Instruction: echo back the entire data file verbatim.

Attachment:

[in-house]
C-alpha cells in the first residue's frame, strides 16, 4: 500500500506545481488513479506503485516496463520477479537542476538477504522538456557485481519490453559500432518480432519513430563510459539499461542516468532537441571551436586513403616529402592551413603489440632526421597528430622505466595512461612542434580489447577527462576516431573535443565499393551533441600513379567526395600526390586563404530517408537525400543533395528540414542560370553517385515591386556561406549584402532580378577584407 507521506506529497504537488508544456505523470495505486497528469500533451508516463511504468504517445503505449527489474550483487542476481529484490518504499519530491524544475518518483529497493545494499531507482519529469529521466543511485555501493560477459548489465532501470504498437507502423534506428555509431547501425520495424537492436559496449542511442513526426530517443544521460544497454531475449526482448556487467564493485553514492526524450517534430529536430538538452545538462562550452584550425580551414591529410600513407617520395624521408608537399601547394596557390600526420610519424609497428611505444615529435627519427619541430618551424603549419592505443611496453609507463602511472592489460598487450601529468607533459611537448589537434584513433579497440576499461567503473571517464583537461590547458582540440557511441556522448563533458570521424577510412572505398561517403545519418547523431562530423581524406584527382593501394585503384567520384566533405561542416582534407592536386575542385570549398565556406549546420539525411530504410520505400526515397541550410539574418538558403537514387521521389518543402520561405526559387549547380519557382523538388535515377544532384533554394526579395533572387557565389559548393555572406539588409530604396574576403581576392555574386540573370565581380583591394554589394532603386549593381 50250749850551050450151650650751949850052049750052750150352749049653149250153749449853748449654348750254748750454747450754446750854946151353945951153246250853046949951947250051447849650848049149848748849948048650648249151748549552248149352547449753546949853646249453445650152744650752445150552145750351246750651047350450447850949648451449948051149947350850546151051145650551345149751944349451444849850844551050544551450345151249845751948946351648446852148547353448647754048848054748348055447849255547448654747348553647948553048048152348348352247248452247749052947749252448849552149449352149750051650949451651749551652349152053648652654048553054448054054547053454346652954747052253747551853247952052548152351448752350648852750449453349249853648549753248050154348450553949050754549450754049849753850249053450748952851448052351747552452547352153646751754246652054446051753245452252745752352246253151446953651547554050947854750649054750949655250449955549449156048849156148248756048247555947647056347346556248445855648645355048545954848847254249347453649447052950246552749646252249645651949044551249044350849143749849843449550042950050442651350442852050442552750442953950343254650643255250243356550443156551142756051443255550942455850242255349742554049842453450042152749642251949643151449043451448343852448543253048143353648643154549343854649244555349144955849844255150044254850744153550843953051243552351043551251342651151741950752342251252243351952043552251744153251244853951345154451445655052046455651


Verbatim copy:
[in-house]
C-alpha cells in the first residue's frame, strides 16, 4: 500500500506545481488513479506503485516496463520477479537542476538477504522538456557485481519490453559500432518480432519513430563510459539499461542516468532537441571551436586513403616529402592551413603489440632526421597528430622505466595512461612542434580489447577527462576516431573535443565499393551533441600513379567526395600526390586563404530517408537525400543533395528540414542560370553517385515591386556561406549584402532580378577584407 507521506506529497504537488508544456505523470495505486497528469500533451508516463511504468504517445503505449527489474550483487542476481529484490518504499519530491524544475518518483529497493545494499531507482519529469529521466543511485555501493560477459548489465532501470504498437507502423534506428555509431547501425520495424537492436559496449542511442513526426530517443544521460544497454531475449526482448556487467564493485553514492526524450517534430529536430538538452545538462562550452584550425580551414591529410600513407617520395624521408608537399601547394596557390600526420610519424609497428611505444615529435627519427619541430618551424603549419592505443611496453609507463602511472592489460598487450601529468607533459611537448589537434584513433579497440576499461567503473571517464583537461590547458582540440557511441556522448563533458570521424577510412572505398561517403545519418547523431562530423581524406584527382593501394585503384567520384566533405561542416582534407592536386575542385570549398565556406549546420539525411530504410520505400526515397541550410539574418538558403537514387521521389518543402520561405526559387549547380519557382523538388535515377544532384533554394526579395533572387557565389559548393555572406539588409530604396574576403581576392555574386540573370565581380583591394554589394532603386549593381 50250749850551050450151650650751949850052049750052750150352749049653149250153749449853748449654348750254748750454747450754446750854946151353945951153246250853046949951947250051447849650848049149848748849948048650648249151748549552248149352547449753546949853646249453445650152744650752445150552145750351246750651047350450447850949648451449948051149947350850546151051145650551345149751944349451444849850844551050544551450345151249845751948946351648446852148547353448647754048848054748348055447849255547448654747348553647948553048048152348348352247248452247749052947749252448849552149449352149750051650949451651749551652349152053648652654048553054448054054547053454346652954747052253747551853247952052548152351448752350648852750449453349249853648549753248050154348450553949050754549450754049849753850249053450748952851448052351747552452547352153646751754246652054446051753245452252745752352246253151446953651547554050947854750649054750949655250449955549449156048849156148248756048247555947647056347346556248445855648645355048545954848847254249347453649447052950246552749646252249645651949044551249044350849143749849843449550042950050442651350442852050442552750442953950343254650643255250243356550443156551142756051443255550942455850242255349742554049842453450042152749642251949643151449043451448343852448543253048143353648643154549343854649244555349144955849844255150044254850744153550843953051243552351043551251342651151741950752342251252243351952043552251744153251244853951345154451445655052046455651